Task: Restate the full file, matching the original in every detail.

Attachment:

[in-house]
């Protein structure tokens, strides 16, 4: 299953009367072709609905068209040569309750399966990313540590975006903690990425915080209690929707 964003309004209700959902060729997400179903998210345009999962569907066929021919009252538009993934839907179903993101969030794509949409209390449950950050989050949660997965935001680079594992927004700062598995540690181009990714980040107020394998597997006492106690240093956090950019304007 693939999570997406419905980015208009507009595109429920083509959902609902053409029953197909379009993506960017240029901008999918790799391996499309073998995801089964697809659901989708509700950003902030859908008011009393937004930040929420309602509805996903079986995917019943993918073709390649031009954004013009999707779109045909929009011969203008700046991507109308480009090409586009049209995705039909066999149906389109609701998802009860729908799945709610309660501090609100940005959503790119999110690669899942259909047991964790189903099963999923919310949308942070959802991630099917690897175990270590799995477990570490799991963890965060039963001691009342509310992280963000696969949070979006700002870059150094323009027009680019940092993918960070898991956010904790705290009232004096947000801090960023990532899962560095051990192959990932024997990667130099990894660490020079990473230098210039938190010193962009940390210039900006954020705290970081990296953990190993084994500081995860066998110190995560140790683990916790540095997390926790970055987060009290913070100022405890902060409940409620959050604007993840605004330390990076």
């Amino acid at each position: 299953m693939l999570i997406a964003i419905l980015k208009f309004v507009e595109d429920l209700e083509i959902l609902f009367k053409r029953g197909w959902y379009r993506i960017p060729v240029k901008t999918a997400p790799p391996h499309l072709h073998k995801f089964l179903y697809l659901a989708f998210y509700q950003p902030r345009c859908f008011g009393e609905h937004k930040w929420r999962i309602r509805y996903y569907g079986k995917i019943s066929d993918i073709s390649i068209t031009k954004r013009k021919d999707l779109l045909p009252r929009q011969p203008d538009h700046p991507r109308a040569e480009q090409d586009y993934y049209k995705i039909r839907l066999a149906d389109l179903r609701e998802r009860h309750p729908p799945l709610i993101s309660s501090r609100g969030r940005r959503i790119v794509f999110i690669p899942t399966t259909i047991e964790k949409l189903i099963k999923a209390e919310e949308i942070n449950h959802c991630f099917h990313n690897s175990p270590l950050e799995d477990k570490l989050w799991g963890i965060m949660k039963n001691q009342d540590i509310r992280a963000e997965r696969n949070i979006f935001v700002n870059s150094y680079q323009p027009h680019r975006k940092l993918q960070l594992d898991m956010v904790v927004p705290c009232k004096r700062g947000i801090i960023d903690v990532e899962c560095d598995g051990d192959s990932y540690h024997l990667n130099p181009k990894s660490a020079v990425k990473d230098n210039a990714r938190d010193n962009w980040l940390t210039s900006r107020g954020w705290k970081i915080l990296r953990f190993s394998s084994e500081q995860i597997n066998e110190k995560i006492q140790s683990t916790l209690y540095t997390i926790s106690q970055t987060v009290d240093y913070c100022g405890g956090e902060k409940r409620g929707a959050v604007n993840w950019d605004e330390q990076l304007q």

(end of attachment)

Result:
[in-house]
């Protein structure tokens, strides 16, 4: 299953009367072709609905068209040569309750399966990313540590975006903690990425915080209690929707 964003309004209700959902060729997400179903998210345009999962569907066929021919009252538009993934839907179903993101969030794509949409209390449950950050989050949660997965935001680079594992927004700062598995540690181009990714980040107020394998597997006492106690240093956090950019304007 693939999570997406419905980015208009507009595109429920083509959902609902053409029953197909379009993506960017240029901008999918790799391996499309073998995801089964697809659901989708509700950003902030859908008011009393937004930040929420309602509805996903079986995917019943993918073709390649031009954004013009999707779109045909929009011969203008700046991507109308480009090409586009049209995705039909066999149906389109609701998802009860729908799945709610309660501090609100940005959503790119999110690669899942259909047991964790189903099963999923919310949308942070959802991630099917690897175990270590799995477990570490799991963890965060039963001691009342509310992280963000696969949070979006700002870059150094323009027009680019940092993918960070898991956010904790705290009232004096947000801090960023990532899962560095051990192959990932024997990667130099990894660490020079990473230098210039938190010193962009940390210039900006954020705290970081990296953990190993084994500081995860066998110190995560140790683990916790540095997390926790970055987060009290913070100022405890902060409940409620959050604007993840605004330390990076």
């Amino acid at each position: 299953m693939l999570i997406a964003i419905l980015k208009f309004v507009e595109d429920l209700e083509i959902l609902f009367k053409r029953g197909w959902y379009r993506i960017p060729v240029k901008t999918a997400p790799p391996h499309l072709h073998k995801f089964l179903y697809l659901a989708f998210y509700q950003p902030r345009c859908f008011g009393e609905h937004k930040w929420r999962i309602r509805y996903y569907g079986k995917i019943s066929d993918i073709s390649i068209t031009k954004r013009k021919d999707l779109l045909p009252r929009q011969p203008d538009h700046p991507r109308a040569e480009q090409d586009y993934y049209k995705i039909r839907l066999a149906d389109l179903r609701e998802r009860h309750p729908p799945l709610i993101s309660s501090r609100g969030r940005r959503i790119v794509f999110i690669p899942t399966t259909i047991e964790k949409l189903i099963k999923a209390e919310e949308i942070n449950h959802c991630f099917h990313n690897s175990p270590l950050e799995d477990k570490l989050w799991g963890i965060m949660k039963n001691q009342d540590i509310r992280a963000e997965r696969n949070i979006f935001v700002n870059s150094y680079q323009p027009h680019r975006k940092l993918q960070l594992d898991m956010v904790v927004p705290c009232k004096r700062g947000i801090i960023d903690v990532e899962c560095d598995g051990d192959s990932y540690h024997l990667n130099p181009k990894s660490a020079v990425k990473d230098n210039a990714r938190d010193n962009w980040l940390t210039s900006r107020g954020w705290k970081i915080l990296r953990f190993s394998s084994e500081q995860i597997n066998e110190k995560i006492q140790s683990t916790l209690y540095t997390i926790s106690q970055t987060v009290d240093y913070c100022g405890g956090e902060k409940r409620g929707a959050v604007n993840w950019d605004e330390q990076l304007q």